Designing for Understanding
So after investigating learning theories and finding my leanings toward the Constructivists, now I am investigating how to go from theory to practice. In the last post I looked at D. Lee Fink’s “Designing Courses for Significant Learning” and it’s focus on what I referred to as the three-legged stool of learning goals, learning activities and assessment. Obviously another major course design work is by Grant Wiggins and Jay McTighe and I would be remiss if I didn’t dive into “Understanding by Design” (UbD).
First I was struck by the similarities between the two. The most obvious comparison is that they both rely on backwards design, starting with your goal and designing activities and assessments that scaffold up to that goal. I’m a big fan of this approach and was surprised when I reflected that I really didn’t truly plan lessons in this manner. Sure I knew what was on the summative assessment and made sure my lectures or activities would result in the knowledge necessary to answer those questions. However, I wasn’t as intentional about considering the learning goals outside of simple content and making sure my activities and assessments lead to these learning goals. Fink helped me stabilize much of this in my head for the entire scope of the entrepreneurial class. Where I noticed the biggest departure with UbD is that is got more granular in its template. So instead of looking at the entire course and the “Big Hairy Audacious Goal”, UbD lent itself to designing a unit of study in the class.
UbD states that “ choices about teaching methods, sequence of lessons and resource material – can be successfully completed only after we identify desired results and assessments and consider what they imply” (Wiggins & McTighe, 2005). We can immediately see the backward design element that will guide our unit of study. We begin with stage 1 where we determine what are our desired results. This is a great place to insert standards if you have them. Since we do not use TEKS or other mandated standards, I used our Oakridge Classroom Environment tenets as guide posts. Once we determine the desired results, UbD asks us to frame these understandings in terms of questions. These essential questions and understandings serve as a great way to reach the key understandings and skills the learners will acquire during this unit. Then we move to stage 2 where we determine what evidence learners will need to provide to demonstrate their understanding. This evidence can be in the form of performance tasks, formative, summative and self assessments as well as reflections. Finally in stage 3 you actually design the major learning activities and lessons. These should be identifiable by what UbD refers to as WHERETO elements.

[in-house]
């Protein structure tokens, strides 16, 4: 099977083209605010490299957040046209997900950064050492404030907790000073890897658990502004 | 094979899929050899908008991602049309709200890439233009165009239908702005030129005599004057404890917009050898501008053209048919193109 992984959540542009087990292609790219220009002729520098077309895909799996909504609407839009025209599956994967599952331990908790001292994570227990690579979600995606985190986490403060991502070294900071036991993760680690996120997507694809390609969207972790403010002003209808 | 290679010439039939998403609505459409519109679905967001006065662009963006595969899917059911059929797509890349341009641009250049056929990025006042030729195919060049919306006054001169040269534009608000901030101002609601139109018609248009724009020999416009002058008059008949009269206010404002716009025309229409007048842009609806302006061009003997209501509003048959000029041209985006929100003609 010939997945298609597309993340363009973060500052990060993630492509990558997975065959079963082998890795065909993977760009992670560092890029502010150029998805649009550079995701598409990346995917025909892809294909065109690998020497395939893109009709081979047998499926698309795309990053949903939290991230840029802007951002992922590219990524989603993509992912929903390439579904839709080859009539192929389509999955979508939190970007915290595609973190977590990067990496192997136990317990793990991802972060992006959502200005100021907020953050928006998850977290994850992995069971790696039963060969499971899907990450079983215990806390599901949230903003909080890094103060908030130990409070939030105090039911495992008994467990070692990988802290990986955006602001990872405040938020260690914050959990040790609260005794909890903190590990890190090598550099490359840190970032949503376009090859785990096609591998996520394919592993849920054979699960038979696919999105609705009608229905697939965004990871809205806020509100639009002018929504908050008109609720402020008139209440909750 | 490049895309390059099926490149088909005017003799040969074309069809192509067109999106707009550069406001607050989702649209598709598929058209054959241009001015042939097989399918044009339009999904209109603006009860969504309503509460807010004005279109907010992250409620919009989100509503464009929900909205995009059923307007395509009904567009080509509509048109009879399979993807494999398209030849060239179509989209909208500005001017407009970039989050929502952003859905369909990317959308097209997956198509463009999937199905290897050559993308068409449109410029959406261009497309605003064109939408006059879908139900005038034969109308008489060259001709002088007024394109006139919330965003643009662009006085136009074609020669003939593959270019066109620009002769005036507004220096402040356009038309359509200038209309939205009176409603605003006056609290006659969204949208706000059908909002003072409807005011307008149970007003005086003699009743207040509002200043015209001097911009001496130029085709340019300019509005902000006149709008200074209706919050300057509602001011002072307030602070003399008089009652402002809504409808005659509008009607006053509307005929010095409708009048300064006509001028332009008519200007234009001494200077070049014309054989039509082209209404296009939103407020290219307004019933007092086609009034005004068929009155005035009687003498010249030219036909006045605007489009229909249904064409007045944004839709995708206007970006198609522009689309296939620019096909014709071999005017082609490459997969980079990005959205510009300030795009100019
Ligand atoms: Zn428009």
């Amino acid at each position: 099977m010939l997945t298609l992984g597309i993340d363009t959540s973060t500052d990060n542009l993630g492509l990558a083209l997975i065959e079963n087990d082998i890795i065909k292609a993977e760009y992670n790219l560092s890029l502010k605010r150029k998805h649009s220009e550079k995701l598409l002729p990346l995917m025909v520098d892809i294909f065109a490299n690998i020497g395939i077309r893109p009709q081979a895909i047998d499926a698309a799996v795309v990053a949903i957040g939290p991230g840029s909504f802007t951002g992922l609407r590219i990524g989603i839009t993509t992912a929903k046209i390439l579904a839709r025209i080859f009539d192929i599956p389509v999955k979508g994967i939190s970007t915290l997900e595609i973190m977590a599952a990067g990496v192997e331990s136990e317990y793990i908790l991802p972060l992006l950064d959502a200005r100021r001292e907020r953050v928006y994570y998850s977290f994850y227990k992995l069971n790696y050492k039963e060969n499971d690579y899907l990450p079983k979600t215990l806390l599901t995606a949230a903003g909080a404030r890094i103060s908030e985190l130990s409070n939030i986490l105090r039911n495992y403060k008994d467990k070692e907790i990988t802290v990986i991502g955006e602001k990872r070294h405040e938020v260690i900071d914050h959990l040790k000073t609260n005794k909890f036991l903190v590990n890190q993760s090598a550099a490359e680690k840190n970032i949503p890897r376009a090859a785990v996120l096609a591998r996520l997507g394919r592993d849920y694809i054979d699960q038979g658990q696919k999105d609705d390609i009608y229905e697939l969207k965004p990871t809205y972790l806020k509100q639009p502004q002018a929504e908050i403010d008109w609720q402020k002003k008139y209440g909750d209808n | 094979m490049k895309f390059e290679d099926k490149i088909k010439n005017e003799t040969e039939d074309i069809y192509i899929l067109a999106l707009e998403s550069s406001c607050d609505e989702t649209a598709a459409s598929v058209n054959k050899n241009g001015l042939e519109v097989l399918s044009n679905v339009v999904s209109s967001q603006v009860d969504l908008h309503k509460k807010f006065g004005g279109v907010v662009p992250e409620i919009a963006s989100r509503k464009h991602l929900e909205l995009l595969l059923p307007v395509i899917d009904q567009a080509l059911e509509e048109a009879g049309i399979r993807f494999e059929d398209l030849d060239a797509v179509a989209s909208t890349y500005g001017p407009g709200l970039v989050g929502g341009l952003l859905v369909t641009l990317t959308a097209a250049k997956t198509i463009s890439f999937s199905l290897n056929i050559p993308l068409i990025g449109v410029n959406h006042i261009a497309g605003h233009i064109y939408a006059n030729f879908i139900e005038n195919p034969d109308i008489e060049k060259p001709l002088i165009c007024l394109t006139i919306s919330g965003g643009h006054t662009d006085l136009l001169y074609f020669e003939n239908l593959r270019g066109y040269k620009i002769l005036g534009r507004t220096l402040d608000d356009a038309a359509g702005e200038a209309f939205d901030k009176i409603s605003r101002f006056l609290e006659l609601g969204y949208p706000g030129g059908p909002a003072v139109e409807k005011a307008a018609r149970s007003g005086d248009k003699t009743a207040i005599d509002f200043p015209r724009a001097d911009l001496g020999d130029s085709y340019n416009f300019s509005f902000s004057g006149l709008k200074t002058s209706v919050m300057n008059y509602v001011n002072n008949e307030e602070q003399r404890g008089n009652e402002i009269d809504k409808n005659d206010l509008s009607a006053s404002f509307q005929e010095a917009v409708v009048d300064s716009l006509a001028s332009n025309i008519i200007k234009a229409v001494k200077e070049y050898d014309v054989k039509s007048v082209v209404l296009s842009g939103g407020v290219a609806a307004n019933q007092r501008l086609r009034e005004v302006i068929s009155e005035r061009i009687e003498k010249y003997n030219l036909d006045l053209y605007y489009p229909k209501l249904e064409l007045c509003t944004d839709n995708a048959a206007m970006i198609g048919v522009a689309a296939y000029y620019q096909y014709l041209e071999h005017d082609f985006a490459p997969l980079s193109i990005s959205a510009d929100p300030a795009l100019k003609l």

WHERETO is an acronym for considering and self-assessing the key elements and logic of a learning plan:
- Where: ensuring that the student sees the big picture, has answers to the “Why?” questions, knows the final performance expectations as soon as possible
- Hook: immersing the student immediately in the ideas and issues of the unit, engaging the student in thought-provoking experiences/challenges/questions at the heart of the unit
- Equip & Experience: providing the student with the tools, resources, skill, and information needed to achieve the desired understandings; and successfully accomplish the performance tasks
- Rethink: enhance understanding by shifting perspective, considering different theories, challenging prior assumptions, introducing new evidence and ideas, etc. Also: providing the impetus for and opportunity to revise prior work, to polish it
- Evaluate: ensuring that students get diagnostic and formative feedback, and opportunities to self-assess and self-adjust
- Tailor: Personalize the learning through differentiated instruction, assignments and assessments without sacrificing validity or rigor
- Organize: Sequence the work to suit the understanding goals (e.g., questioning the flow provided by the textbook, which is typically organized around discrete topics)
To further understand the process, I designed a unit over marketing for the entrepreneurial class.
As you can tell UbD and Fink’s 3-column can be very symbiotic in designing the entrepreneurial class. Fink lends itself more to the overall course design while UbD makes more sense to me as a guide for each unit of study. I look forward to using this method to continue to work with our teachers and mentors in the future of the course development.
Fink, L. D. (2013). Creating significant learning experiences: An integrated approach to designing college courses. Hoboken, NJ: John Wiley & Sons.
Wiggins, G. P., & McTighe, J. (2005). Understanding by design, expanded 2nd edition. London, England: Pearson.